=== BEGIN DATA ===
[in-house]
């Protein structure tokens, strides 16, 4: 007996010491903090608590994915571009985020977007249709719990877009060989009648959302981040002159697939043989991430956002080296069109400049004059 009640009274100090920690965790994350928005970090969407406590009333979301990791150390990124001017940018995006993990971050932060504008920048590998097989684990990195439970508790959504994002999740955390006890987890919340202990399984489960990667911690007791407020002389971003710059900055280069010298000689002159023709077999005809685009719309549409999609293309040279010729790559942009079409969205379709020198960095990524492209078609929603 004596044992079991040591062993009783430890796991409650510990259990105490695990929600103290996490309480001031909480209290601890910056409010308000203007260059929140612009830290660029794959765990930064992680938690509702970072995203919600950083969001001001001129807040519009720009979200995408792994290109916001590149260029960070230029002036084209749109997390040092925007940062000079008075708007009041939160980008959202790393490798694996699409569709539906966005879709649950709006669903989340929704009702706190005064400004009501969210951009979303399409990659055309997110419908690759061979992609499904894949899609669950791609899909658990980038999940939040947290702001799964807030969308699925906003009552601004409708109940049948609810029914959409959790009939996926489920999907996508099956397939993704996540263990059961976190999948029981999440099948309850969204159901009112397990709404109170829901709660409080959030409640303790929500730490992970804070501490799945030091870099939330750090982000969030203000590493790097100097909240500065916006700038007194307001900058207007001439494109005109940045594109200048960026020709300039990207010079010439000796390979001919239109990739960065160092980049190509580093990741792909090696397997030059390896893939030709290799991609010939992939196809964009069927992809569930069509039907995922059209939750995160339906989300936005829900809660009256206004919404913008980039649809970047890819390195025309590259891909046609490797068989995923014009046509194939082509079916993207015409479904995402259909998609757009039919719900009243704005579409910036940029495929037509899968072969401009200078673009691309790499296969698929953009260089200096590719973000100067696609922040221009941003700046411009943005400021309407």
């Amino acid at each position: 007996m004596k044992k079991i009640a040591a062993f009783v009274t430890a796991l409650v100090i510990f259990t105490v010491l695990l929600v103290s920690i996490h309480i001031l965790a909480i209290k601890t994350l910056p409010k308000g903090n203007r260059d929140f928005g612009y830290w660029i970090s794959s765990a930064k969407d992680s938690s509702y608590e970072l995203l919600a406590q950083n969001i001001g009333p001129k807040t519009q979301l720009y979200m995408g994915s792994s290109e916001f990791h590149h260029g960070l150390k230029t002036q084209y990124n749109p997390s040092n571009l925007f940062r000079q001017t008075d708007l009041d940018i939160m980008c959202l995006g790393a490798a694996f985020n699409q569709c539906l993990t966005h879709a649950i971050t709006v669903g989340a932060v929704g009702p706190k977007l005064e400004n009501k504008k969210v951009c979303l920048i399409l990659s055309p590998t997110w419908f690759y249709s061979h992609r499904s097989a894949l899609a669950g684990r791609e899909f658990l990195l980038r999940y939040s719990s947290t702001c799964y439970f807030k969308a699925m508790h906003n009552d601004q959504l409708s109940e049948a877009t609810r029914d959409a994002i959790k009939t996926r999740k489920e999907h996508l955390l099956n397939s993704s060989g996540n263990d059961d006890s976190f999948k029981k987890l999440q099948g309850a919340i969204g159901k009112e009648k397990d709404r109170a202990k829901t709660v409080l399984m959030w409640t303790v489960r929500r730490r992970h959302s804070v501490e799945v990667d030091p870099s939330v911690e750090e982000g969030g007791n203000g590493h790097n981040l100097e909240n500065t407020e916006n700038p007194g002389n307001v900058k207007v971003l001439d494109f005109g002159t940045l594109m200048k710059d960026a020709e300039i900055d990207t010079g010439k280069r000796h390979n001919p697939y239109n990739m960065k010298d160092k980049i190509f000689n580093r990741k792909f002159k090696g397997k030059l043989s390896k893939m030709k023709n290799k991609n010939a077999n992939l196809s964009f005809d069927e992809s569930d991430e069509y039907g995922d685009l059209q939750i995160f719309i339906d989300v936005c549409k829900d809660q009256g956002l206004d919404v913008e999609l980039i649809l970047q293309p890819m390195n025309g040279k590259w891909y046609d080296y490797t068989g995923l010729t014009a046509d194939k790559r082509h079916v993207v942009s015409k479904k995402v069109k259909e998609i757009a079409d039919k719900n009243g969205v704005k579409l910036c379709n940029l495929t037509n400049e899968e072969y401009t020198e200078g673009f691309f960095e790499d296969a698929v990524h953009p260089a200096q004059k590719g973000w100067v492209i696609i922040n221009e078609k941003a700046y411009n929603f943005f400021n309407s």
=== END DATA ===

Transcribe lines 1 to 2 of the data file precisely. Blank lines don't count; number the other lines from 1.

[in-house]
């Protein structure tokens, strides 16, 4: 007996010491903090608590994915571009985020977007249709719990877009060989009648959302981040002159697939043989991430956002080296069109400049004059 009640009274100090920690965790994350928005970090969407406590009333979301990791150390990124001017940018995006993990971050932060504008920048590998097989684990990195439970508790959504994002999740955390006890987890919340202990399984489960990667911690007791407020002389971003710059900055280069010298000689002159023709077999005809685009719309549409999609293309040279010729790559942009079409969205379709020198960095990524492209078609929603 004596044992079991040591062993009783430890796991409650510990259990105490695990929600103290996490309480001031909480209290601890910056409010308000203007260059929140612009830290660029794959765990930064992680938690509702970072995203919600950083969001001001001129807040519009720009979200995408792994290109916001590149260029960070230029002036084209749109997390040092925007940062000079008075708007009041939160980008959202790393490798694996699409569709539906966005879709649950709006669903989340929704009702706190005064400004009501969210951009979303399409990659055309997110419908690759061979992609499904894949899609669950791609899909658990980038999940939040947290702001799964807030969308699925906003009552601004409708109940049948609810029914959409959790009939996926489920999907996508099956397939993704996540263990059961976190999948029981999440099948309850969204159901009112397990709404109170829901709660409080959030409640303790929500730490992970804070501490799945030091870099939330750090982000969030203000590493790097100097909240500065916006700038007194307001900058207007001439494109005109940045594109200048960026020709300039990207010079010439000796390979001919239109990739960065160092980049190509580093990741792909090696397997030059390896893939030709290799991609010939992939196809964009069927992809569930069509039907995922059209939750995160339906989300936005829900809660009256206004919404913008980039649809970047890819390195025309590259891909046609490797068989995923014009046509194939082509079916993207015409479904995402259909998609757009039919719900009243704005579409910036940029495929037509899968072969401009200078673009691309790499296969698929953009260089200096590719973000100067696609922040221009941003700046411009943005400021309407």